Cary Jim and teammates win Open Data Challenge from Microsoft
It’s a win Cary Jim and her teammates hope to use to close a digital divide across the country. Jim, a Ph.D. candidate in the Department of Information Science, partnered with a group of researchers at Purdue University, to win a global contest sponsored by Microsoft. Jim discovered the contest after reading about the digital challenges of online education during the Covid-19 pandemic.
"Alison (Grant) conducted the benefit-cost analysis and, we worked together on visualizing the benefit-cost ratio for decision making. Other team members supported the initial data collection and data processing," says Jim. She says both she and Grant functioned as Co-Leads for the team.
The Education Open Data Challenge by Microsoft encourages teams to help generate innovative solutions to help close the digital divide in education across the United States. According to the competition description online, ‘the impact of Covid-19 disrupted traditional learning for more than 1.6 billion children worldwide. The burden of school closures was felt disproportionately by students in underserved communities,’ which the competition aims to find solutions.
“We first formed our team after I discovered this opportunity in the Microsoft blog posting. We submitted the initial proposal in Feb and moved forward to the final proposal in April, where we were selected to be on a shortlist for final presentation to the experts,” says Jim. She and her team developed measures and indicators to examine both digital opportunity and economic factors at the county level across the United States to inform decision making. Jim developed the Student Digital Opportunity Measure as well as the creation of the three maps for the experiment.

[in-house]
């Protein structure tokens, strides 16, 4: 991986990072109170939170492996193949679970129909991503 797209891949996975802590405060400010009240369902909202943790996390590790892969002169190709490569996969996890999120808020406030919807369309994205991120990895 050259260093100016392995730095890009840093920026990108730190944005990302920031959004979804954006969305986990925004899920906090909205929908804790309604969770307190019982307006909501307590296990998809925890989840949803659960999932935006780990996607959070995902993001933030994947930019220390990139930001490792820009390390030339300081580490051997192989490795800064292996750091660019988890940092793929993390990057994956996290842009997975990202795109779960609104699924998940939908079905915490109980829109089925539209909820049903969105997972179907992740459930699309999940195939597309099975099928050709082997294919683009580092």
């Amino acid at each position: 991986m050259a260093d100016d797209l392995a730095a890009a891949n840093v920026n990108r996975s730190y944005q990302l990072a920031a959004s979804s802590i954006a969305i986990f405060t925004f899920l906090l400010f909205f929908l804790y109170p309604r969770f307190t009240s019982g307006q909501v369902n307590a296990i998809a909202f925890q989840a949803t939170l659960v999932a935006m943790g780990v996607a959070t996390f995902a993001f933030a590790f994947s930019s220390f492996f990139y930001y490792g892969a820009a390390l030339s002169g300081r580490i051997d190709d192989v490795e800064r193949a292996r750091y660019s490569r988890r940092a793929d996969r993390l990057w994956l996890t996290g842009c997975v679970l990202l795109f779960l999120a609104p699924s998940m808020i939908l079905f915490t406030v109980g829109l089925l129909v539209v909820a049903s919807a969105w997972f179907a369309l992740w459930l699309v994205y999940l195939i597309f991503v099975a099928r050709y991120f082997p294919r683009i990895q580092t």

According to Jim, digital inequality, or digital divide are social issues that exist before Covid-19. The main barriers commonly discussed are cost, access, usage, and skill levels. “Currently, we lack open data at the local level on digital skills across the country as well as how to determine digital skills. Therefore, we focused on examining the digital divide from the interplay between societal, economical, and physical perspectives,” says Jim.
According to her research, the team found government publications about the digital divide as early as the 1990s when the dial-up connection was the leading form of connectivity. Jim says a lot of the early research was about access which remains an issue in rural parts of our country. Their research identified some fundamentals that didn’t change, where the disadvantaged groups and communities continue to lag behind. It was the team focus on broadband that made the research different.
“However, the digital divide is a moving target because of the changes to technology and digital infrastructure. We utilized terrestrial broadband data for this challenge, and there are other forms of access, especially the increase in mobile technology in recent years. That’s where our solutions come into place. If we are talking about public + private investment, the benefit-cost ratio we developed can help make decisions on how public or private funding can be invested for broadband by regions,” says Jim. Her part of the project was to build the map for the viz. “We strongly suggest content developers and creators to become more nuanced to offer both low and high bandwidth options for e-learning due to the current discrepancies in broadband access and quality,” says Jim.
The win netted the team of researchers a prize of $70,000. The prize money will be donated to nonprofit organizations working to bridge the digital gap for disadvantaged communities.
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